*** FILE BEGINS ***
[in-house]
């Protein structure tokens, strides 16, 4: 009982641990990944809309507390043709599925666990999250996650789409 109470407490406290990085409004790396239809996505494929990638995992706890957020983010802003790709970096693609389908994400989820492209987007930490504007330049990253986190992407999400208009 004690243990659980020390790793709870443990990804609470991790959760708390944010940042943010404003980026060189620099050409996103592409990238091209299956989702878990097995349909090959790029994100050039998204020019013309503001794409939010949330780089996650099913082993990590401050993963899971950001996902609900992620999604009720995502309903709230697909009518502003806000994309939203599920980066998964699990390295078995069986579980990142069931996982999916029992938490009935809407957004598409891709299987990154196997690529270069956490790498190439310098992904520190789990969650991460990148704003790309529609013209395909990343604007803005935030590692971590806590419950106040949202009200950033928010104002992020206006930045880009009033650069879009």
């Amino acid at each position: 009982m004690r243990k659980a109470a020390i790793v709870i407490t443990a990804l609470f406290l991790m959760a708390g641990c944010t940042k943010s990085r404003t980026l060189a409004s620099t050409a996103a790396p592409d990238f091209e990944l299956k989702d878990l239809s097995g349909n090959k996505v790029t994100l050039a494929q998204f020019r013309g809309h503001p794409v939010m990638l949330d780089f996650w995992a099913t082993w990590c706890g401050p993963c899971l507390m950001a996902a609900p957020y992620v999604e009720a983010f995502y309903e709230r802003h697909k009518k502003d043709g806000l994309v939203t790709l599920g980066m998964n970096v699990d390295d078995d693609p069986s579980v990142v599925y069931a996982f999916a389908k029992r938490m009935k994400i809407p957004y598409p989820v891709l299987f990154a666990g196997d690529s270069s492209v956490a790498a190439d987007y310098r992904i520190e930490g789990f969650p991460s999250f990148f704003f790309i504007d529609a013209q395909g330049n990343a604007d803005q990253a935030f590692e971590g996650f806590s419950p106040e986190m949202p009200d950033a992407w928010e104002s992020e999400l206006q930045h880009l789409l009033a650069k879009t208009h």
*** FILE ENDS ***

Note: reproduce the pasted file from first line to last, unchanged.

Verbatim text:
[in-house]
């Protein structure tokens, strides 16, 4: 009982641990990944809309507390043709599925666990999250996650789409 109470407490406290990085409004790396239809996505494929990638995992706890957020983010802003790709970096693609389908994400989820492209987007930490504007330049990253986190992407999400208009 004690243990659980020390790793709870443990990804609470991790959760708390944010940042943010404003980026060189620099050409996103592409990238091209299956989702878990097995349909090959790029994100050039998204020019013309503001794409939010949330780089996650099913082993990590401050993963899971950001996902609900992620999604009720995502309903709230697909009518502003806000994309939203599920980066998964699990390295078995069986579980990142069931996982999916029992938490009935809407957004598409891709299987990154196997690529270069956490790498190439310098992904520190789990969650991460990148704003790309529609013209395909990343604007803005935030590692971590806590419950106040949202009200950033928010104002992020206006930045880009009033650069879009």
């Amino acid at each position: 009982m004690r243990k659980a109470a020390i790793v709870i407490t443990a990804l609470f406290l991790m959760a708390g641990c944010t940042k943010s990085r404003t980026l060189a409004s620099t050409a996103a790396p592409d990238f091209e990944l299956k989702d878990l239809s097995g349909n090959k996505v790029t994100l050039a494929q998204f020019r013309g809309h503001p794409v939010m990638l949330d780089f996650w995992a099913t082993w990590c706890g401050p993963c899971l507390m950001a996902a609900p957020y992620v999604e009720a983010f995502y309903e709230r802003h697909k009518k502003d043709g806000l994309v939203t790709l599920g980066m998964n970096v699990d390295d078995d693609p069986s579980v990142v599925y069931a996982f999916a389908k029992r938490m009935k994400i809407p957004y598409p989820v891709l299987f990154a666990g196997d690529s270069s492209v956490a790498a190439d987007y310098r992904i520190e930490g789990f969650p991460s999250f990148f704003f790309i504007d529609a013209q395909g330049n990343a604007d803005q990253a935030f590692e971590g996650f806590s419950p106040e986190m949202p009200d950033a992407w928010e104002s992020e999400l206006q930045h880009l789409l009033a650069k879009t208009h």